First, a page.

|There are seval improvements which can be made to this mod. I should have used heat shrink on the top pole switch lugs as well as the bottom. More importantly, the second kernal EPROM chip interferes with the metal plate under the keyboard. The case can be closed and screwed shut even with the extra EPROM, but the circuit board will have to bend a millimeter or so to accomodate. A better design for the kernal ROM switch is to use a single bigger (27C256 32k) EPROM and select between the halves of the ROM space (using the A14 line on pin 27), instead of using two 16k EPROM chips. This will also be easier to build, as the pull-up resistors on the chips won't be necessary.|
|I decided to also add heatsinks to the CPU and TED chips, with the hopes of extending their lives. I had some thermally conductive tape sitting around which was purchased at Fry's long ago:|
|For heat sinking these chips, you have very little vertical room to work with. For the CPU (8501, on the right), I used the top part of an NTE448G 40-pin DIP clip-on heatsink, and attached it to the CPU with the thermal tape. For the 8360 TED chip, I took two TO-220 heat sinks and bent over their fingers to lie flat.|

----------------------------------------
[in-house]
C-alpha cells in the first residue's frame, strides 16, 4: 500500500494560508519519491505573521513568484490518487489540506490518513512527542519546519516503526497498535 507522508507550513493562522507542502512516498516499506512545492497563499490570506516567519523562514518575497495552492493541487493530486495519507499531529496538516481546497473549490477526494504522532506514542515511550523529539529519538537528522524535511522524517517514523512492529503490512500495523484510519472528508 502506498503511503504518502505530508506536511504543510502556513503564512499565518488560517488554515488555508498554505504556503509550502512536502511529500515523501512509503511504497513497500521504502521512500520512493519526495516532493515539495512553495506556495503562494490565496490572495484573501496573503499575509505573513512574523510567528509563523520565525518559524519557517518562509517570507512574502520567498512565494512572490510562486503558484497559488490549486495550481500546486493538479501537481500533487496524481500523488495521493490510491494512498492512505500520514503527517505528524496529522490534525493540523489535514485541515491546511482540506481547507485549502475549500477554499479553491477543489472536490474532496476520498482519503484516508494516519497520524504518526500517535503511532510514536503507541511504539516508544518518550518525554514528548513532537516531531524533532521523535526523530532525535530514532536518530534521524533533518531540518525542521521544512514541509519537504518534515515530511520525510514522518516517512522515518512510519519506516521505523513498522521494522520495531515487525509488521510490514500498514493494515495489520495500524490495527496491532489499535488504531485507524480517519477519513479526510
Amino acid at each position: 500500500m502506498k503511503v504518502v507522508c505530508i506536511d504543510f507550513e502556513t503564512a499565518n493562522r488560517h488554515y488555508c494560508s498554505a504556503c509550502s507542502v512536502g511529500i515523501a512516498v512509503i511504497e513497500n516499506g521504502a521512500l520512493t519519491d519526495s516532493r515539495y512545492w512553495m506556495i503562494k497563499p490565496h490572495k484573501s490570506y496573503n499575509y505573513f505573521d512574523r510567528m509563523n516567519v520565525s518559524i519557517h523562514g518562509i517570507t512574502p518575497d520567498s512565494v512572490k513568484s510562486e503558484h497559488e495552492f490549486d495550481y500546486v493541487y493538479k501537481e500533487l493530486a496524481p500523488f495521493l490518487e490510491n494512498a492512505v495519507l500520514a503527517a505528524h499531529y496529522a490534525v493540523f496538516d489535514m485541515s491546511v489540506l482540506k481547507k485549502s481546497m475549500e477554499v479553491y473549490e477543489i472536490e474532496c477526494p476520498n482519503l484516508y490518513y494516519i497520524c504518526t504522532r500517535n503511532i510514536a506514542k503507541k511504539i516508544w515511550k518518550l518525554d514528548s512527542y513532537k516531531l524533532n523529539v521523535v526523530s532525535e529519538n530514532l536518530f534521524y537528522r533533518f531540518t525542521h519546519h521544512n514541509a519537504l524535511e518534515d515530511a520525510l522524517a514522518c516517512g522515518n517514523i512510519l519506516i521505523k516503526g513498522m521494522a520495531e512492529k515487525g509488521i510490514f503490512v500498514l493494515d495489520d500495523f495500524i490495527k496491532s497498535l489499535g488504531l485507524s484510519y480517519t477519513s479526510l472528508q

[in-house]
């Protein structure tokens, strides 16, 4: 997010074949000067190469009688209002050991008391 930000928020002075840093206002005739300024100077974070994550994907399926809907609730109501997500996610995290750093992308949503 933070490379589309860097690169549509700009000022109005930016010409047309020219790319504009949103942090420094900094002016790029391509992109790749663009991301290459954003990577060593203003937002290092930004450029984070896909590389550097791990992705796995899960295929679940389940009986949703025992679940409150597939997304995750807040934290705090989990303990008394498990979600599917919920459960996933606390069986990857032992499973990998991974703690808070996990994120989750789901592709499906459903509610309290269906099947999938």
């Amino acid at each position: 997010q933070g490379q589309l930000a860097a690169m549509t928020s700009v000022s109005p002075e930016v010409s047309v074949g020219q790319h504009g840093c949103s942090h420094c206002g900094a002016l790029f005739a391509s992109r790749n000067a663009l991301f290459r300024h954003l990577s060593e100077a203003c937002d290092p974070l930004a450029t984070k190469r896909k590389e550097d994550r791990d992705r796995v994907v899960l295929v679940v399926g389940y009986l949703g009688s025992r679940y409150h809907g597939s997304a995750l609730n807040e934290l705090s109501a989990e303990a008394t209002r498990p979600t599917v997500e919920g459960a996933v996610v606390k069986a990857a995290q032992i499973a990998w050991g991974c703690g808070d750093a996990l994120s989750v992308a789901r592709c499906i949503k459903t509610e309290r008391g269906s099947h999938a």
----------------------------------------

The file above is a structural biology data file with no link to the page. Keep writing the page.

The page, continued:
|That's it. The mod works perfectly, and I am able to run in either PAL or NTSC mode.|
|I decided to improve the mod on this machine in order to address the issues that I mentioned above. I started with a 27C256 EPROM (32k), which has the same number of pins and nearly the same pinout as the 27C128s originally used in the Plus/4. First I burned this ROM with the NTSC kernal image in the bottom half of the memory space, and the PAL kernal image in the top half. Then I bent pin 27 outward and trimmed it off as shown here:|
|Then I re-wired the top pole of the DPDT switch. The terminal closest to the user goes to ground, while the terminal away from the user must be connected to a +5 volt source. I used the rightmost solder pad for the small inductor labeled L4. This time I remembered to cut small pieces of heat shrink tubing and slip them around the wires before soldering both ends.|
|Then I trimmed the leads of a 10k resistor very short and soldered it to the center terminal of the top pole. I soldered a piece of hook-up wire to the end of the resistor, and routed the other end to pin 27 of the EPROM. The 10k resistor isn't really necessary in this circuit but it will protect things in case the pin 27 is accidentally shorted to ground.|
|And this is what it looks like with everything routed and shrunk:|
|I'm very happy with the mod now. It works perfectly and the case closes with no problem.|